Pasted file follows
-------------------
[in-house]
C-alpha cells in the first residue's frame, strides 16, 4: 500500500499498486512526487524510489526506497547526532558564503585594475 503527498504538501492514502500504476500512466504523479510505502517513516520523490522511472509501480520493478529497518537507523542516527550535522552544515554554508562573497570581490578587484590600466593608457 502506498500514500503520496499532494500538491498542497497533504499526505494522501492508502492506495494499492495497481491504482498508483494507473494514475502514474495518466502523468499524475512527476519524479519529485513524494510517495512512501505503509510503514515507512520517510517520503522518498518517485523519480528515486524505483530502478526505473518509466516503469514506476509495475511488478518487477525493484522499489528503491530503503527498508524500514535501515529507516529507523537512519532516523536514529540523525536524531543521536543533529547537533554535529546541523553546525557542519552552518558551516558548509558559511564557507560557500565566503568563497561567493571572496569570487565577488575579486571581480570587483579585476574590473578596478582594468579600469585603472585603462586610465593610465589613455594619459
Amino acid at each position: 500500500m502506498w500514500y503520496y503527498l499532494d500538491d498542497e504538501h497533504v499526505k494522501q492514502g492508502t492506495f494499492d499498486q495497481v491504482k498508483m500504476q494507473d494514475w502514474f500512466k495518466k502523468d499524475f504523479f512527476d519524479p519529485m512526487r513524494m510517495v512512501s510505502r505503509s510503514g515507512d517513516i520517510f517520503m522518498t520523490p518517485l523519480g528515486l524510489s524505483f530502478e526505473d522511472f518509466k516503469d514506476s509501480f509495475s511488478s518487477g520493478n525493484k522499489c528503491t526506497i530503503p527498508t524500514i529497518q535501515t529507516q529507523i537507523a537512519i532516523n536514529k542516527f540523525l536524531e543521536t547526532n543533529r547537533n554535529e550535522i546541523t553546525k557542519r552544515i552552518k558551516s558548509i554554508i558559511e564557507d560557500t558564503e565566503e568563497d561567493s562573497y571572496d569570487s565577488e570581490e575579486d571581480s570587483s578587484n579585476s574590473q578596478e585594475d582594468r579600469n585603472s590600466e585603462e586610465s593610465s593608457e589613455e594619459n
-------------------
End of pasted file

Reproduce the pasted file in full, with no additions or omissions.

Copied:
[in-house]
C-alpha cells in the first residue's frame, strides 16, 4: 500500500499498486512526487524510489526506497547526532558564503585594475 503527498504538501492514502500504476500512466504523479510505502517513516520523490522511472509501480520493478529497518537507523542516527550535522552544515554554508562573497570581490578587484590600466593608457 502506498500514500503520496499532494500538491498542497497533504499526505494522501492508502492506495494499492495497481491504482498508483494507473494514475502514474495518466502523468499524475512527476519524479519529485513524494510517495512512501505503509510503514515507512520517510517520503522518498518517485523519480528515486524505483530502478526505473518509466516503469514506476509495475511488478518487477525493484522499489528503491530503503527498508524500514535501515529507516529507523537512519532516523536514529540523525536524531543521536543533529547537533554535529546541523553546525557542519552552518558551516558548509558559511564557507560557500565566503568563497561567493571572496569570487565577488575579486571581480570587483579585476574590473578596478582594468579600469585603472585603462586610465593610465589613455594619459
Amino acid at each position: 500500500m502506498w500514500y503520496y503527498l499532494d500538491d498542497e504538501h497533504v499526505k494522501q492514502g492508502t492506495f494499492d499498486q495497481v491504482k498508483m500504476q494507473d494514475w502514474f500512466k495518466k502523468d499524475f504523479f512527476d519524479p519529485m512526487r513524494m510517495v512512501s510505502r505503509s510503514g515507512d517513516i520517510f517520503m522518498t520523490p518517485l523519480g528515486l524510489s524505483f530502478e526505473d522511472f518509466k516503469d514506476s509501480f509495475s511488478s518487477g520493478n525493484k522499489c528503491t526506497i530503503p527498508t524500514i529497518q535501515t529507516q529507523i537507523a537512519i532516523n536514529k542516527f540523525l536524531e543521536t547526532n543533529r547537533n554535529e550535522i546541523t553546525k557542519r552544515i552552518k558551516s558548509i554554508i558559511e564557507d560557500t558564503e565566503e568563497d561567493s562573497y571572496d569570487s565577488e570581490e575579486d571581480s570587483s578587484n579585476s574590473q578596478e585594475d582594468r579600469n585603472s590600466e585603462e586610465s593610465s593608457e589613455e594619459n